How to Fix Wall Street: You Don't, Because You Can't, So You Might As Well Just Invest in Cocaine Derivatives
Not that you thought you could, but basically, you can't, and there's no point in trying. Sorry. Why?
In one of the better, intensely depressing finance critiques you're going to read for a while, Business Insider editor John Carney penned a screed entitled "Sorry America, the Latest Round of Financial Regulation Reform Won't Fix Anything." There's nihilism, and then there's this:
The culture of Wall Street has eroded to the point where it is heedlessly and recklessly taken on risk, so therefore we need regulation. But how do we know regulation can replace culture? What evidence is there that this works?
The fact is that there is none. We desire so badly that things run better that we are blind to the fact that a cultural and moral decline just cannot be ameliorated through regulation. There is no fix.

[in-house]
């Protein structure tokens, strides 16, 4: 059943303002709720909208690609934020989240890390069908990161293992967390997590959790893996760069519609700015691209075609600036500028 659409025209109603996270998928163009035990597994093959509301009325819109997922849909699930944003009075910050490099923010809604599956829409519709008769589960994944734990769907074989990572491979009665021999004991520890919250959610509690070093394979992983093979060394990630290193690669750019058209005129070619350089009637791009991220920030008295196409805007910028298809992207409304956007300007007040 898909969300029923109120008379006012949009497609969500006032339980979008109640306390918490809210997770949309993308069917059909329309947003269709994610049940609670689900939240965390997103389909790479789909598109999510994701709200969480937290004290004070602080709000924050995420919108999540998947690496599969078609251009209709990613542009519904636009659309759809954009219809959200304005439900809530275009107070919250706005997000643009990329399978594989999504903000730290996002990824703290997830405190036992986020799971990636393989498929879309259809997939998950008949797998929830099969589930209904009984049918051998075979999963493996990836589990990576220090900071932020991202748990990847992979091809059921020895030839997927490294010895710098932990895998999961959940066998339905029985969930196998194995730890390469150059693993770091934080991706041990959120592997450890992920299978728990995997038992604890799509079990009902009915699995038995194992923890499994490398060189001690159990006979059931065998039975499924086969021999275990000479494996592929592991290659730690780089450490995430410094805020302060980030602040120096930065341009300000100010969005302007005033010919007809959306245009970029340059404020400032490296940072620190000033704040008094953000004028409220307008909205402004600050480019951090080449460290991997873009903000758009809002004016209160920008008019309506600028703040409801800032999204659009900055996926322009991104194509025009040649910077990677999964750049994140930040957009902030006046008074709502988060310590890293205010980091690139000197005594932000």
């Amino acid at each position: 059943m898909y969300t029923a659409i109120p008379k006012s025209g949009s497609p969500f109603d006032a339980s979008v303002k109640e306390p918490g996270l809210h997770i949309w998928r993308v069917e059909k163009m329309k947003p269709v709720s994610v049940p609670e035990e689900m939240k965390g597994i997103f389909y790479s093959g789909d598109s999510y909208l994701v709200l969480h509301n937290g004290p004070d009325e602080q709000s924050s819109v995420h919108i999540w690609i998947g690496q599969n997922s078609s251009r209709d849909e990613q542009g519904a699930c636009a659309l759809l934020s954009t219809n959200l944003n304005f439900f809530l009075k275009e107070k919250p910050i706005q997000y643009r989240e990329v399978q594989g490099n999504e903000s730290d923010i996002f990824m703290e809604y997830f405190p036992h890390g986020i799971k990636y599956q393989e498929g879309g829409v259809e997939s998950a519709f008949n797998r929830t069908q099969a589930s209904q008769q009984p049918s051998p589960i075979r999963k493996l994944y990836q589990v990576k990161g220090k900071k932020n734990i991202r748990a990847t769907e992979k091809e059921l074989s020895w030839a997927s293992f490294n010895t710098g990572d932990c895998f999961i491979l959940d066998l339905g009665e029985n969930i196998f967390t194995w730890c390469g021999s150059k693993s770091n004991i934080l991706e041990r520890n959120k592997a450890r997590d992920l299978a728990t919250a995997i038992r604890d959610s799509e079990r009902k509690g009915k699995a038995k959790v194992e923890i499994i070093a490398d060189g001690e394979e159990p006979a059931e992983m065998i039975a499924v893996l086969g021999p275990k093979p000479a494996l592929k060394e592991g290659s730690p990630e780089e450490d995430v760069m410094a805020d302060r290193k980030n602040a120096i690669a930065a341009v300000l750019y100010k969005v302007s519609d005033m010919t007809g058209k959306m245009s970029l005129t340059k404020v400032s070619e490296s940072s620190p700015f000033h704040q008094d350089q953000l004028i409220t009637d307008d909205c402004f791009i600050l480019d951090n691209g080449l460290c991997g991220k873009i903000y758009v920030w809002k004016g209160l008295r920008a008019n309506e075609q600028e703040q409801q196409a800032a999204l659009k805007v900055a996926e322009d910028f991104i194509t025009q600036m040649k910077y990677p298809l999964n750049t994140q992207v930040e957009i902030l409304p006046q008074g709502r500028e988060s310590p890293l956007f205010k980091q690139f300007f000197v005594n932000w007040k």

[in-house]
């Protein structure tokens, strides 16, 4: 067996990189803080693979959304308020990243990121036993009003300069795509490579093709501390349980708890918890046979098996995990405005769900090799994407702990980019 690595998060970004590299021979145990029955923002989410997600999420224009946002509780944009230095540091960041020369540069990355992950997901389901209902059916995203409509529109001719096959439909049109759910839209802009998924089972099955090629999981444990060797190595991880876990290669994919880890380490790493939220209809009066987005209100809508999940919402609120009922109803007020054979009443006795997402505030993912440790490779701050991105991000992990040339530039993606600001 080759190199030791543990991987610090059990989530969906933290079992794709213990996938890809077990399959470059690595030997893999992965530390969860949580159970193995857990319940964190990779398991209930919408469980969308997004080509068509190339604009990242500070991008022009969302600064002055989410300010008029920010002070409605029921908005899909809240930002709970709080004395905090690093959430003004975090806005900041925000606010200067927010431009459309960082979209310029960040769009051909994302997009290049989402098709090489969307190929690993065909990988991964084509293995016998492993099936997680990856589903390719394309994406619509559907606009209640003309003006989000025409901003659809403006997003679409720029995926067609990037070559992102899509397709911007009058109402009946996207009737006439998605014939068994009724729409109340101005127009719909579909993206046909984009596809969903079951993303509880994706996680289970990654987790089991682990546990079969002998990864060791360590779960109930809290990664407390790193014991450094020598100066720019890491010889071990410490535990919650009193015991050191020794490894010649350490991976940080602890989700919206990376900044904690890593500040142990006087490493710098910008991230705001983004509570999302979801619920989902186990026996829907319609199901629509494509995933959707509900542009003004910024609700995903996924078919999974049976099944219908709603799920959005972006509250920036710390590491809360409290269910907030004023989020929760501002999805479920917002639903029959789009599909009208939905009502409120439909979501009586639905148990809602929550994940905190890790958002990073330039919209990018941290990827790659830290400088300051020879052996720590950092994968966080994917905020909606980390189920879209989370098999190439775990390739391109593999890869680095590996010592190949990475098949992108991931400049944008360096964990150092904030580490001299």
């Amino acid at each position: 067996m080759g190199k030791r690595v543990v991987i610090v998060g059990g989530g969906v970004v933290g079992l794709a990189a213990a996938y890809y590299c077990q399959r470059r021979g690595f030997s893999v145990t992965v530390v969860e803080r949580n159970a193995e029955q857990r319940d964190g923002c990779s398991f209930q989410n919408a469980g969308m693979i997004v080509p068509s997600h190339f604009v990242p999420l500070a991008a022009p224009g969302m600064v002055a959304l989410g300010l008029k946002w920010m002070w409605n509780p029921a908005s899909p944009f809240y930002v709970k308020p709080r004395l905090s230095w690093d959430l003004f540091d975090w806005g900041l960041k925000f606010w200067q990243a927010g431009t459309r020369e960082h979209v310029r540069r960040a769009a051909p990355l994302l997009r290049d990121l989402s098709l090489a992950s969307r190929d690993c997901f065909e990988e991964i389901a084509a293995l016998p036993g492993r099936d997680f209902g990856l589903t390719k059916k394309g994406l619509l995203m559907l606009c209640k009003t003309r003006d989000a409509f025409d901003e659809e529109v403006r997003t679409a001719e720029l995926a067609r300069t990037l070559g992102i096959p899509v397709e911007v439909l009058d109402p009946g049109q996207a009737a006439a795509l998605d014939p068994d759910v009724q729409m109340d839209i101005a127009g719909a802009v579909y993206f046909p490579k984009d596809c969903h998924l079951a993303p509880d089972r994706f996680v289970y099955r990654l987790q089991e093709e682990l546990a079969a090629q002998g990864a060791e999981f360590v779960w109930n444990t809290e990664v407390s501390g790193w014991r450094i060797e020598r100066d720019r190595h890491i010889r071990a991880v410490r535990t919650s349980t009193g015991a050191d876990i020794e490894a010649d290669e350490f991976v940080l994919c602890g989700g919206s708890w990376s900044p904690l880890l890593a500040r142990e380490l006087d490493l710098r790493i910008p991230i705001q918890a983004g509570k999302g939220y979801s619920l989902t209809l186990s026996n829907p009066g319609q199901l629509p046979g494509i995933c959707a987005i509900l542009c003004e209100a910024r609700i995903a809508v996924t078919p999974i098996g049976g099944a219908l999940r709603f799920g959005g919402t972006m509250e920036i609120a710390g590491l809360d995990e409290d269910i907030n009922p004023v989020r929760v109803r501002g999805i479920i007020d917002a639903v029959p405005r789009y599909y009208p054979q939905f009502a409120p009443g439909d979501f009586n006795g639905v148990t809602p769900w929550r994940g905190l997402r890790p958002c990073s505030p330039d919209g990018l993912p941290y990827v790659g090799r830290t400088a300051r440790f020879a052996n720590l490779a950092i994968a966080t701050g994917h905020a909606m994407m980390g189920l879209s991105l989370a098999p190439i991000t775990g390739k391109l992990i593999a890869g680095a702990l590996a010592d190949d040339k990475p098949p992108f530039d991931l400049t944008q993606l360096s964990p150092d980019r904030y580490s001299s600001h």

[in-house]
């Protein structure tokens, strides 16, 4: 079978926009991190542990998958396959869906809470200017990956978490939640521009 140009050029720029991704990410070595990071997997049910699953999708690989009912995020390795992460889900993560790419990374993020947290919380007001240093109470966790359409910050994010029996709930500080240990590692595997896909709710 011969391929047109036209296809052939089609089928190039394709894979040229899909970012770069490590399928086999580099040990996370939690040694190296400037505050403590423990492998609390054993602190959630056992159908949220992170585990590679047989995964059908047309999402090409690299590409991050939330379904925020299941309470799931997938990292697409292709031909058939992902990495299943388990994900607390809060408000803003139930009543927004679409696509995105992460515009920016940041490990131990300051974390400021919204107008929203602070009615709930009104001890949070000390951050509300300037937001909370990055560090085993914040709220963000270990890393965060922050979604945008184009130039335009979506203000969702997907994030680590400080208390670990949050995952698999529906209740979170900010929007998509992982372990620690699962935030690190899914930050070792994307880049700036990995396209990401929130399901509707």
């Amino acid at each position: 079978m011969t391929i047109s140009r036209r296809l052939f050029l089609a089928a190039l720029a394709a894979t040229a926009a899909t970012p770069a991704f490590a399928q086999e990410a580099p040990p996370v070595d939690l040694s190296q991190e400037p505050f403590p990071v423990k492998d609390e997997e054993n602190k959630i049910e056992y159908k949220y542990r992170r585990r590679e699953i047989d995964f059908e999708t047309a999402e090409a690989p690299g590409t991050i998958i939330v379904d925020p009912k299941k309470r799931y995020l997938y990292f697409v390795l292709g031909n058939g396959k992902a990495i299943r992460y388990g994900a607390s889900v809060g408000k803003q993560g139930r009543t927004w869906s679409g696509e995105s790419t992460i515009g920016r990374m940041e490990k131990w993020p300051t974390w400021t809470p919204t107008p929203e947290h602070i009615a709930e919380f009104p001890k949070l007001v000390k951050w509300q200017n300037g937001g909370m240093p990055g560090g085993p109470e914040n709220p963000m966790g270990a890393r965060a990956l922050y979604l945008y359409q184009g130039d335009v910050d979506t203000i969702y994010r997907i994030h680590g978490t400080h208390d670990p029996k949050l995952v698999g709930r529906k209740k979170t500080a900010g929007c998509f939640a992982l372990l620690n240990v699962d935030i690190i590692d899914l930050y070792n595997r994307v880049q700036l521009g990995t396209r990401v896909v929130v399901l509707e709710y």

Carney continues with a call for anything that might "homogenize" markets to be scaled back and removing credit rating agencies roles in regulating finance, but the greater point stands that there are people who have jobs that demand them to create more money for themselves and the people they answer to, and they will do these jobs at any cost, and like random acts of violence or natural disasters, the worst ones simply can't be prevented, because when there's that kind of will there's always a way, and the best thing we can do is stock up on supplies when it hits home and enjoy the sunny days when we get 'em.
Sounds reasonable enough. On that note, these people making these economic conditions terrible sometimes do drugs, so you might as well just invest in blow, let them spend all of your money on it, die, take the profits, and give them to everyone else, and hope nobody gets killed in a South American nation over the course of this transaction. Not bad, right?*
*The Village Voice, Village Voice Media, associated titles and affiliates as entities do not actually endorse the purchasing of cocaine derivatives. Even though you probably think we do.